“I’ve allowed way more screen-time than I ever wanted, at times of great tiredness/transition (end of pregnancy, first couple months with new baby). I started cloth diapers with my first, tried back at it with my third; not sure if I'm going to get into it with my fourth. On a better note, I'm more aware of healthy eating, homeopathic medicine, and I never thought I'd nurse as long as my kids have (four years for first two, and two years going with my third, and newborn) and never knew about co-sleeping...we now have a family bed,” says Niamh V., a mom of four from New Hampshire, about her experience with compromise.
I personally still co-sleep, buy organic food and body care products, breastfeed and my son is nearly always barefoot. But he also wears disposable diapers (I tried cloth … it just wasn’t working out), use a stroller when I don’t feel like “baby wearing” and have distracted him with my phone on many occasions.
When we come into parenting with strict rules and ideas of how we need to parent, we aren’t able to be flexible and make well-thought-out adjustments when it really is in the best interest of our children.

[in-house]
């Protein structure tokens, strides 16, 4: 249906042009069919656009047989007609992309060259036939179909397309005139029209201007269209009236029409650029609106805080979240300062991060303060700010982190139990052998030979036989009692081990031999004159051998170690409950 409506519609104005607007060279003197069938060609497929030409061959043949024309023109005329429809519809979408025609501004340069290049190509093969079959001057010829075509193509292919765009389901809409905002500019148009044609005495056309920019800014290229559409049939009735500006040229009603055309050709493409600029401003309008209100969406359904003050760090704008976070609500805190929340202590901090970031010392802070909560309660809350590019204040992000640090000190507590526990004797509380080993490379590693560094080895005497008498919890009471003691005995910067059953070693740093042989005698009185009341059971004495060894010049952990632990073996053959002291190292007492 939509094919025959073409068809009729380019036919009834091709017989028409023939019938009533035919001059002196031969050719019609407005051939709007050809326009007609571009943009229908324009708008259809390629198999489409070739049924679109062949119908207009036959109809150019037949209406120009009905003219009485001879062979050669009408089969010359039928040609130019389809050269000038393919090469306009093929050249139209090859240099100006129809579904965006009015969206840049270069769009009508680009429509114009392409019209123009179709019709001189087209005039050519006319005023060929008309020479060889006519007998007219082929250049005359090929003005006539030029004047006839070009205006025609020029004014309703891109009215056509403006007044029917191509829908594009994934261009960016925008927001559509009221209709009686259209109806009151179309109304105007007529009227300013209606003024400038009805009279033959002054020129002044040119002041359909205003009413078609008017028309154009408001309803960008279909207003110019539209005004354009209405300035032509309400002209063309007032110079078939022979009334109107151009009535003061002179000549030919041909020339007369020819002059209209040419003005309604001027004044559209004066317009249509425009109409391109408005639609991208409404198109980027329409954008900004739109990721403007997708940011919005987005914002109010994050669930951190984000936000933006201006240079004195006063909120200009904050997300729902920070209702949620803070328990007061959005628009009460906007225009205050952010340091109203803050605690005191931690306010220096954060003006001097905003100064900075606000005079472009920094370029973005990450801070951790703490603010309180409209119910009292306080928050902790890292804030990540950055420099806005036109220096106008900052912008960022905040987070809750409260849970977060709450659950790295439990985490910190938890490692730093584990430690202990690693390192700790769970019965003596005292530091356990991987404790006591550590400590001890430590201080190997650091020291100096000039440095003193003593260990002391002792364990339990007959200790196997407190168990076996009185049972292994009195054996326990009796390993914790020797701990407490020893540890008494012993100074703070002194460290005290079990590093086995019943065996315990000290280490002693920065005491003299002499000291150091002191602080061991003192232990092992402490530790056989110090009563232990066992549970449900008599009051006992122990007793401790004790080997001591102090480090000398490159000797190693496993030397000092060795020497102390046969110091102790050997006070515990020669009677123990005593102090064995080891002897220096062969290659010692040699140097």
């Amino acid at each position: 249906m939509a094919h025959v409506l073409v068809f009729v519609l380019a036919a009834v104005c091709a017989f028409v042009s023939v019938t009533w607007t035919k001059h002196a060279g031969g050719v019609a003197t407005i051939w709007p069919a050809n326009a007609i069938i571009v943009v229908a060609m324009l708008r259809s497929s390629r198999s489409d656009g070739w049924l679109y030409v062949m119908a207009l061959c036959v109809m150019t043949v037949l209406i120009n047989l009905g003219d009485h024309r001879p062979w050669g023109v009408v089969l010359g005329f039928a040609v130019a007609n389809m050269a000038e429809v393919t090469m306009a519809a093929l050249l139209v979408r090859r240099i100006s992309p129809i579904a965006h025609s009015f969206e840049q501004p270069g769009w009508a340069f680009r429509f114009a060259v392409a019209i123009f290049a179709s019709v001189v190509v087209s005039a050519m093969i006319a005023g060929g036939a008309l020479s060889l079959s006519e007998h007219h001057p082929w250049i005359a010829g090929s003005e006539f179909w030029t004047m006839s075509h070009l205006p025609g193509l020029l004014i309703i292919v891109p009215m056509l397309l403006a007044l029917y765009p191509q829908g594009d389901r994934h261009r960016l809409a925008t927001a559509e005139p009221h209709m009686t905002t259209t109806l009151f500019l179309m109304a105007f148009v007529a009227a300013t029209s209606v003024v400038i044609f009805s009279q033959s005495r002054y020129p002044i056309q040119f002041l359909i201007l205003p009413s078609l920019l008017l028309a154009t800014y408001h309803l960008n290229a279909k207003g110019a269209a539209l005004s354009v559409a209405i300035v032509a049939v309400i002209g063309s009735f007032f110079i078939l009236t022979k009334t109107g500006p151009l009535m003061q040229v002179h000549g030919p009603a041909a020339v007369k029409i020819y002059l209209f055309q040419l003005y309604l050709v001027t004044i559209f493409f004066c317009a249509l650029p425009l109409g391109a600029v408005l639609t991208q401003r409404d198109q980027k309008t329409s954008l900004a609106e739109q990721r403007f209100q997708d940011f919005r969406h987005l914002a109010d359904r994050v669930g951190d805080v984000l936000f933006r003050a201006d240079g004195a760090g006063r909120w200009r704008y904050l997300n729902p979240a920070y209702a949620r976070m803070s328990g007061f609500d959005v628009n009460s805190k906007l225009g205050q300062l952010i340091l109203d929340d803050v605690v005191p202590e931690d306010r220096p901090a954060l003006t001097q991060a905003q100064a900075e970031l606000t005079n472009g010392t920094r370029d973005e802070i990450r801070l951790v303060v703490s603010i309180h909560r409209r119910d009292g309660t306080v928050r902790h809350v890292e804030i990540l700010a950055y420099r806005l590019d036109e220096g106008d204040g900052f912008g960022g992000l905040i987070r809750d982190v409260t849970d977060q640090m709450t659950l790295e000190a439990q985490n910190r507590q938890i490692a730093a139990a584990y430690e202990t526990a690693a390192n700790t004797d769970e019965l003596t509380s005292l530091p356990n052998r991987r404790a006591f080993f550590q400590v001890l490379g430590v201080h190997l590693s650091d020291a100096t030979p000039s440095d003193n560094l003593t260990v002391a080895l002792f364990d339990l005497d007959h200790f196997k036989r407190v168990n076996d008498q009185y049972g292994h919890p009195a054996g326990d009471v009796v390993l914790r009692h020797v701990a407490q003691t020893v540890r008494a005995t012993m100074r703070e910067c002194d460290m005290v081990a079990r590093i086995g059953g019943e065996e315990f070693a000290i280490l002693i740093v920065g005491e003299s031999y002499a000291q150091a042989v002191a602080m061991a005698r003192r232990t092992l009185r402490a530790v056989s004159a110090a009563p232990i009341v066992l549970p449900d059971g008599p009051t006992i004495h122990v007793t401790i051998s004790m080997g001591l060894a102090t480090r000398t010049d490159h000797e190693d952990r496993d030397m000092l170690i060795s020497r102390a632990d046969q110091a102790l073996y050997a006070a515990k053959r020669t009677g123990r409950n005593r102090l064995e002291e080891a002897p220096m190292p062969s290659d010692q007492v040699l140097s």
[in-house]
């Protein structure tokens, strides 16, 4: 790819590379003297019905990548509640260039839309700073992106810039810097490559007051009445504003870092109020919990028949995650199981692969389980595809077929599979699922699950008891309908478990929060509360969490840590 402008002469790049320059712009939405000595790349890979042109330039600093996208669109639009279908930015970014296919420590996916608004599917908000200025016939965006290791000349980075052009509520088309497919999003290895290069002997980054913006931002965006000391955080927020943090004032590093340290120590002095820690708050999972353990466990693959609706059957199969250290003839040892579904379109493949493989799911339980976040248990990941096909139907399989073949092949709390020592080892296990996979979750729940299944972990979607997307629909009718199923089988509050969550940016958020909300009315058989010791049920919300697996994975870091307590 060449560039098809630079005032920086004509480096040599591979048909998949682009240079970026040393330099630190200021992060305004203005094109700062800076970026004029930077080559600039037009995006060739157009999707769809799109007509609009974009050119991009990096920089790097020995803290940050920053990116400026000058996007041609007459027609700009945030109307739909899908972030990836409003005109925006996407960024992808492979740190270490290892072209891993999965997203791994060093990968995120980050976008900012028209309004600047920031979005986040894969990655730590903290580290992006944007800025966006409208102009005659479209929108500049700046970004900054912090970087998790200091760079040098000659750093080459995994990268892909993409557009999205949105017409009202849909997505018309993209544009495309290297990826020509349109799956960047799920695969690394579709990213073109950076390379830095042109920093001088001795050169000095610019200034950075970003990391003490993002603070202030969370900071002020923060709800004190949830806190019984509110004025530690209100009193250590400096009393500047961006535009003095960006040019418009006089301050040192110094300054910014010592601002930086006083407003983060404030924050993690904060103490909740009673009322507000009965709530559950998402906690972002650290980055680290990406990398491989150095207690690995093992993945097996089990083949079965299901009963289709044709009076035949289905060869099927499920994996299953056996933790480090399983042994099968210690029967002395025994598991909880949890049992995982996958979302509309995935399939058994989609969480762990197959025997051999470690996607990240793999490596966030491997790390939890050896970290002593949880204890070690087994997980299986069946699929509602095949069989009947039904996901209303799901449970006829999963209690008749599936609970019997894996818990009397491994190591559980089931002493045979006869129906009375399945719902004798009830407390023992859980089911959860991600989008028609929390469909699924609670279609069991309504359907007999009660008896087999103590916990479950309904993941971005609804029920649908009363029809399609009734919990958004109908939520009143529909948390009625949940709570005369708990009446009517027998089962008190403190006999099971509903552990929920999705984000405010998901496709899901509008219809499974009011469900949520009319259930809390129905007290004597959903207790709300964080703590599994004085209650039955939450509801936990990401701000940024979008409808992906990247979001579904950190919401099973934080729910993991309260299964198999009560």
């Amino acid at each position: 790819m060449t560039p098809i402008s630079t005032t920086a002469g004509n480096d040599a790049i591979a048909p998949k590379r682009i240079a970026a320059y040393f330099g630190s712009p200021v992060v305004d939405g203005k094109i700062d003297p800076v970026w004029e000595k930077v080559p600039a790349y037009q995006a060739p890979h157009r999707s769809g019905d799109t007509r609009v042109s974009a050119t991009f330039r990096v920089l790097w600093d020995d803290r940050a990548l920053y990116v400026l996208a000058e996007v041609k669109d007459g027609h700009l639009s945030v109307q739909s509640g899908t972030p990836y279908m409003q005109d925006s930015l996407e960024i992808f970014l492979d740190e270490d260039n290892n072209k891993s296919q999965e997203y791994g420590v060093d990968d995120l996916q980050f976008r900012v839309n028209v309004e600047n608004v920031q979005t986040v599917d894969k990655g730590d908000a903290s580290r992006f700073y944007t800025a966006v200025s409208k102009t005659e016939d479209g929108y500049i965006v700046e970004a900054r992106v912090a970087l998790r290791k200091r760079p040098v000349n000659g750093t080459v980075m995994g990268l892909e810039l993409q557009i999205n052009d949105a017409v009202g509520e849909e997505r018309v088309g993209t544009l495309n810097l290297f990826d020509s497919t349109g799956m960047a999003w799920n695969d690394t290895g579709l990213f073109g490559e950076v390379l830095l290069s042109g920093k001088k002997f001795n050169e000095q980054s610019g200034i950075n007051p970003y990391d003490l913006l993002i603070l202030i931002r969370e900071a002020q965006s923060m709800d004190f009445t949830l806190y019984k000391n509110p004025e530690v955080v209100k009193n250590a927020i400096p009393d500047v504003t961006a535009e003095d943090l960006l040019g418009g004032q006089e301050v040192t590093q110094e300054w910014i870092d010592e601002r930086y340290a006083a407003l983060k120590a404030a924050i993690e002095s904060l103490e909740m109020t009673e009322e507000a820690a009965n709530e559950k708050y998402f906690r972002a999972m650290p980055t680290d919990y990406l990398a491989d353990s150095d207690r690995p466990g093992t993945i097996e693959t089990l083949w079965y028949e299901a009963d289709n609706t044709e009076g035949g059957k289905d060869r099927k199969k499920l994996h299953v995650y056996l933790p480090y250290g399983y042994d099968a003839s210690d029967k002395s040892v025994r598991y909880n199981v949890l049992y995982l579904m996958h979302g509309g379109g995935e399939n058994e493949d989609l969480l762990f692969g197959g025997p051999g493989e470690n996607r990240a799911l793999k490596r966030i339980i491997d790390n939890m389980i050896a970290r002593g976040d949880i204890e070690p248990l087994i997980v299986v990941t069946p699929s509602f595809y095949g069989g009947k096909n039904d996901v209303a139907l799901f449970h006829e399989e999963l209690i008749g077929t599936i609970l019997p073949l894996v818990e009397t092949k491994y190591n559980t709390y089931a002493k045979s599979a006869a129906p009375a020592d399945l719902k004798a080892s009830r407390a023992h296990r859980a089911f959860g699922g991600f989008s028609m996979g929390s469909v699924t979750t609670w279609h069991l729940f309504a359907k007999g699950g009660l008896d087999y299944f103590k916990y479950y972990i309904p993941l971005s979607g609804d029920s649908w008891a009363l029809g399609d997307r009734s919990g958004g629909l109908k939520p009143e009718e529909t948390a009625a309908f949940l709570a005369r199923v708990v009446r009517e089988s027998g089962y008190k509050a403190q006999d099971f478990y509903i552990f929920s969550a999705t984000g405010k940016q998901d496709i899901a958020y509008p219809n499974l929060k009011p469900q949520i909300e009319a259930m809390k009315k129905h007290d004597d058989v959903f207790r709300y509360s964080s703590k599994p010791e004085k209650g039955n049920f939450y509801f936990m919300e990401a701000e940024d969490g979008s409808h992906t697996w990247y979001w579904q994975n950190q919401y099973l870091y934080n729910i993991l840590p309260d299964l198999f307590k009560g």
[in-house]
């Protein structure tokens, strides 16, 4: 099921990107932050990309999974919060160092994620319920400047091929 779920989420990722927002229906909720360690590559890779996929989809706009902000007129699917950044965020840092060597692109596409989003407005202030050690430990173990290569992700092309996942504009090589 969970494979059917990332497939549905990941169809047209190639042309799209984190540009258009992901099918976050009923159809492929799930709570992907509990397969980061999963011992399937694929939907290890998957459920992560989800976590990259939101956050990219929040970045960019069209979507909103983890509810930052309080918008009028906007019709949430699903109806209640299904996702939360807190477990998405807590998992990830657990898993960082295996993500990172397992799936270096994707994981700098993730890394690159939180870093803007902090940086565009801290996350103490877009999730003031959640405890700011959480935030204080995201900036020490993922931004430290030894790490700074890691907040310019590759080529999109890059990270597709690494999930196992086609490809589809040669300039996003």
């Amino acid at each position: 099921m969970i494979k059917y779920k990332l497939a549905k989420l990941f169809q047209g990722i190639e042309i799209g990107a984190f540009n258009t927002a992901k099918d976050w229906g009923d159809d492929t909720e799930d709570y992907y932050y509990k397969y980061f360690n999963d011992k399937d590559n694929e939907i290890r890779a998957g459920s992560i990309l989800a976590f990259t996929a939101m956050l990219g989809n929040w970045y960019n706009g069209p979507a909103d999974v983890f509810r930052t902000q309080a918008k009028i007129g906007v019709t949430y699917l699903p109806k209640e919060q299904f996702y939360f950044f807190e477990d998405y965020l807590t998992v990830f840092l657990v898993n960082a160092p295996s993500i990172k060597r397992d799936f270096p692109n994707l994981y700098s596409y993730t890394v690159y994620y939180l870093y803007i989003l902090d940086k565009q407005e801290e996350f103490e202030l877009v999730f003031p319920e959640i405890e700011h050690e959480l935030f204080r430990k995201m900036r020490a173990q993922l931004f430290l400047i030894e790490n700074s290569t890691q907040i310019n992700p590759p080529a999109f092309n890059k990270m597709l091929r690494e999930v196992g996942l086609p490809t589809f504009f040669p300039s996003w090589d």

I can still stick to my “non-negotiables.”
Even though I have opened up my parenting style to include plenty of compromise and course correction, I still have my core beliefs that are non-negotiable. These are things that I will stay consistent with for all my children, and I am not willing to compromise on them.
Among many examples, I personally will never use a “cry it out” method for sleep training or in any other circumstance. I will never use “time outs” or punitive discipline. I will also do everything within my power to ensure a breastfeeding relationship with my children for at least one year. I will never shame, belittle or treat my child as less than me.
For me, these non-negotiable things are part of my personal parenting philosophy, not necessarily because they are considered “natural,” but based on research and my own intuition.
Each parent will have their own set of “non-negotiables,” and I think that’s important. It gives you a foundation to stand on and feel strong and empowered in your parenting journey. Some things we just feel so strongly about that we won’t compromise on them, no matter how much we are tested, and that’s a good thing.
There is no room for judgement or shaming, of myself or others.
As a natural(ish) parent, there just isn’t a place for passing judgement, or shaming myself and other parents’ decisions. No two children, parents or situations are the same, and therefore no two parenting styles can be the same. You’ll make mistakes and so will other parents.